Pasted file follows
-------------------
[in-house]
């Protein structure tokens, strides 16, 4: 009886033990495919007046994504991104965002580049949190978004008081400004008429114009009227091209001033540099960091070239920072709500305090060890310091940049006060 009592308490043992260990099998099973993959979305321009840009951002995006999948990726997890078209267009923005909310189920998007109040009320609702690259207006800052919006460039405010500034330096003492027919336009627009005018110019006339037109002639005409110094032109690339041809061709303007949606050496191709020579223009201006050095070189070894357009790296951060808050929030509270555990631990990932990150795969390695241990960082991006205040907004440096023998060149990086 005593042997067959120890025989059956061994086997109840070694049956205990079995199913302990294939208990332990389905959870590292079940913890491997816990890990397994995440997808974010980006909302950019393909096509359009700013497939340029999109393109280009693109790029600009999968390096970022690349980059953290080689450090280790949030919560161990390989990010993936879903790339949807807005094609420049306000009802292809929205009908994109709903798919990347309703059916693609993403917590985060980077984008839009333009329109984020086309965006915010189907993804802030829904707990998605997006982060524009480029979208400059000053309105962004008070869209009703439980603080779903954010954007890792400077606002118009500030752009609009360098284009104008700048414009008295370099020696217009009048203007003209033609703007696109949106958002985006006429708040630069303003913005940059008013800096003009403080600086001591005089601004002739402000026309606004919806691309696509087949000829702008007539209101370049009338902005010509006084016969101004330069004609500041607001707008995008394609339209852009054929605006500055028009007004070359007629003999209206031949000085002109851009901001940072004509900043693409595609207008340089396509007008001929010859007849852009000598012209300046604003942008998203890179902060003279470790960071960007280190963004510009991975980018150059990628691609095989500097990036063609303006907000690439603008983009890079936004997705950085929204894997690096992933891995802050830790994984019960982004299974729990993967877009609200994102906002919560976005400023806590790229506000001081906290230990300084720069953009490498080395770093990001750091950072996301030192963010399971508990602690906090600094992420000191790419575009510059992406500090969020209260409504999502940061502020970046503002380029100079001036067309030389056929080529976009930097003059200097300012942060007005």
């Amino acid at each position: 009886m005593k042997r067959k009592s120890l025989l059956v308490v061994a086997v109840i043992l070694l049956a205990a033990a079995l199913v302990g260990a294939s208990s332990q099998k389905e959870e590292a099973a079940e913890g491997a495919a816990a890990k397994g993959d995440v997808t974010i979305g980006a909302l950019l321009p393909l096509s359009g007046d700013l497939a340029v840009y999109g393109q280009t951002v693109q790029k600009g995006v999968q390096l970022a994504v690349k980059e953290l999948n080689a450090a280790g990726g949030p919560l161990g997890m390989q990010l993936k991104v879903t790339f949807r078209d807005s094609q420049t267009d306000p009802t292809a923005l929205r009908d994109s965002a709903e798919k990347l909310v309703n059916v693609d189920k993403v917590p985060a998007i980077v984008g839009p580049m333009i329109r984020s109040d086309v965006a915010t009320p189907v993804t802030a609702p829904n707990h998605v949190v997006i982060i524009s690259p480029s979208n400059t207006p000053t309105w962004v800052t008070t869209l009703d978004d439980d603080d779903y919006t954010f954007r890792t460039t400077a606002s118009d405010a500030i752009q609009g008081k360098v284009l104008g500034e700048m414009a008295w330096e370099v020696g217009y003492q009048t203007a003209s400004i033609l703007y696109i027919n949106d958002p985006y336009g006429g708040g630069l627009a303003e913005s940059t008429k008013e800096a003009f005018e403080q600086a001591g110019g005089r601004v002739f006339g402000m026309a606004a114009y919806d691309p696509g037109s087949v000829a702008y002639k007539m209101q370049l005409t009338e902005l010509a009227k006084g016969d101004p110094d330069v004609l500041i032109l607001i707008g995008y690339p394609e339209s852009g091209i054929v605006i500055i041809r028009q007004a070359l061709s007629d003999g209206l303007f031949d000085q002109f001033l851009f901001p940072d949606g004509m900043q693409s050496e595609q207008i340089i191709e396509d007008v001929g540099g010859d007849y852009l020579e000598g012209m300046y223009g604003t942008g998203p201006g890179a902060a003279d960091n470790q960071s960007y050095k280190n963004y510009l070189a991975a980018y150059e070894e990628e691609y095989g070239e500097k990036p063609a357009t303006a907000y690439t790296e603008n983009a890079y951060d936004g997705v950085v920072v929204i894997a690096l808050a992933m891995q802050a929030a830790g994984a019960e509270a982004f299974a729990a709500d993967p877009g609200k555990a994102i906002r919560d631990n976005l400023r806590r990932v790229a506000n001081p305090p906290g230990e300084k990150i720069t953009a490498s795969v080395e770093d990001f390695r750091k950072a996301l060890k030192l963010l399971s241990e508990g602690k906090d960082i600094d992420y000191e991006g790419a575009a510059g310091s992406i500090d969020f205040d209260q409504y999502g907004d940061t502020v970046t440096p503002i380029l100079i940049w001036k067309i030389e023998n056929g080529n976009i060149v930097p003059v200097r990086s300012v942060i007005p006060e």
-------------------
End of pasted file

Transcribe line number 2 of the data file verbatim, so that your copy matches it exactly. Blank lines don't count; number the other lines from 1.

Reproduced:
């Protein structure tokens, strides 16, 4: 009886033990495919007046994504991104965002580049949190978004008081400004008429114009009227091209001033540099960091070239920072709500305090060890310091940049006060 009592308490043992260990099998099973993959979305321009840009951002995006999948990726997890078209267009923005909310189920998007109040009320609702690259207006800052919006460039405010500034330096003492027919336009627009005018110019006339037109002639005409110094032109690339041809061709303007949606050496191709020579223009201006050095070189070894357009790296951060808050929030509270555990631990990932990150795969390695241990960082991006205040907004440096023998060149990086 005593042997067959120890025989059956061994086997109840070694049956205990079995199913302990294939208990332990389905959870590292079940913890491997816990890990397994995440997808974010980006909302950019393909096509359009700013497939340029999109393109280009693109790029600009999968390096970022690349980059953290080689450090280790949030919560161990390989990010993936879903790339949807807005094609420049306000009802292809929205009908994109709903798919990347309703059916693609993403917590985060980077984008839009333009329109984020086309965006915010189907993804802030829904707990998605997006982060524009480029979208400059000053309105962004008070869209009703439980603080779903954010954007890792400077606002118009500030752009609009360098284009104008700048414009008295370099020696217009009048203007003209033609703007696109949106958002985006006429708040630069303003913005940059008013800096003009403080600086001591005089601004002739402000026309606004919806691309696509087949000829702008007539209101370049009338902005010509006084016969101004330069004609500041607001707008995008394609339209852009054929605006500055028009007004070359007629003999209206031949000085002109851009901001940072004509900043693409595609207008340089396509007008001929010859007849852009000598012209300046604003942008998203890179902060003279470790960071960007280190963004510009991975980018150059990628691609095989500097990036063609303006907000690439603008983009890079936004997705950085929204894997690096992933891995802050830790994984019960982004299974729990993967877009609200994102906002919560976005400023806590790229506000001081906290230990300084720069953009490498080395770093990001750091950072996301030192963010399971508990602690906090600094992420000191790419575009510059992406500090969020209260409504999502940061502020970046503002380029100079001036067309030389056929080529976009930097003059200097300012942060007005």